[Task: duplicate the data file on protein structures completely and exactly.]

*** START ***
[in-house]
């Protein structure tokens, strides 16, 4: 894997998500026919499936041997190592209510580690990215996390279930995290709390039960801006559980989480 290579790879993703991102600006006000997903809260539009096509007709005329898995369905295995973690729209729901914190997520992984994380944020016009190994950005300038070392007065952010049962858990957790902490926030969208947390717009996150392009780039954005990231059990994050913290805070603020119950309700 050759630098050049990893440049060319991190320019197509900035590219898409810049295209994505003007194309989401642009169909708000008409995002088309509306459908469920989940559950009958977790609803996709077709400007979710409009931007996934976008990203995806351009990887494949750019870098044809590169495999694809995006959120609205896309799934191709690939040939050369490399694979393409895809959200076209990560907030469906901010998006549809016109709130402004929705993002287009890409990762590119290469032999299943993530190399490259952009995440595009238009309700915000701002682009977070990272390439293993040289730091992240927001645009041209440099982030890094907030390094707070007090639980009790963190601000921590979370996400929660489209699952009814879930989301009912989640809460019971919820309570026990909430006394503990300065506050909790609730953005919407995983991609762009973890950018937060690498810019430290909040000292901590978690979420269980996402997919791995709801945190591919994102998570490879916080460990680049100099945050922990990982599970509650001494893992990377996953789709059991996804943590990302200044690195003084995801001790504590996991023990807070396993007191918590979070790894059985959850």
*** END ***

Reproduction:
[in-house]
């Protein structure tokens, strides 16, 4: 894997998500026919499936041997190592209510580690990215996390279930995290709390039960801006559980989480 290579790879993703991102600006006000997903809260539009096509007709005329898995369905295995973690729209729901914190997520992984994380944020016009190994950005300038070392007065952010049962858990957790902490926030969208947390717009996150392009780039954005990231059990994050913290805070603020119950309700 050759630098050049990893440049060319991190320019197509900035590219898409810049295209994505003007194309989401642009169909708000008409995002088309509306459908469920989940559950009958977790609803996709077709400007979710409009931007996934976008990203995806351009990887494949750019870098044809590169495999694809995006959120609205896309799934191709690939040939050369490399694979393409895809959200076209990560907030469906901010998006549809016109709130402004929705993002287009890409990762590119290469032999299943993530190399490259952009995440595009238009309700915000701002682009977070990272390439293993040289730091992240927001645009041209440099982030890094907030390094707070007090639980009790963190601000921590979370996400929660489209699952009814879930989301009912989640809460019971919820309570026990909430006394503990300065506050909790609730953005919407995983991609762009973890950018937060690498810019430290909040000292901590978690979420269980996402997919791995709801945190591919994102998570490879916080460990680049100099945050922990990982599970509650001494893992990377996953789709059991996804943590990302200044690195003084995801001790504590996991023990807070396993007191918590979070790894059985959850």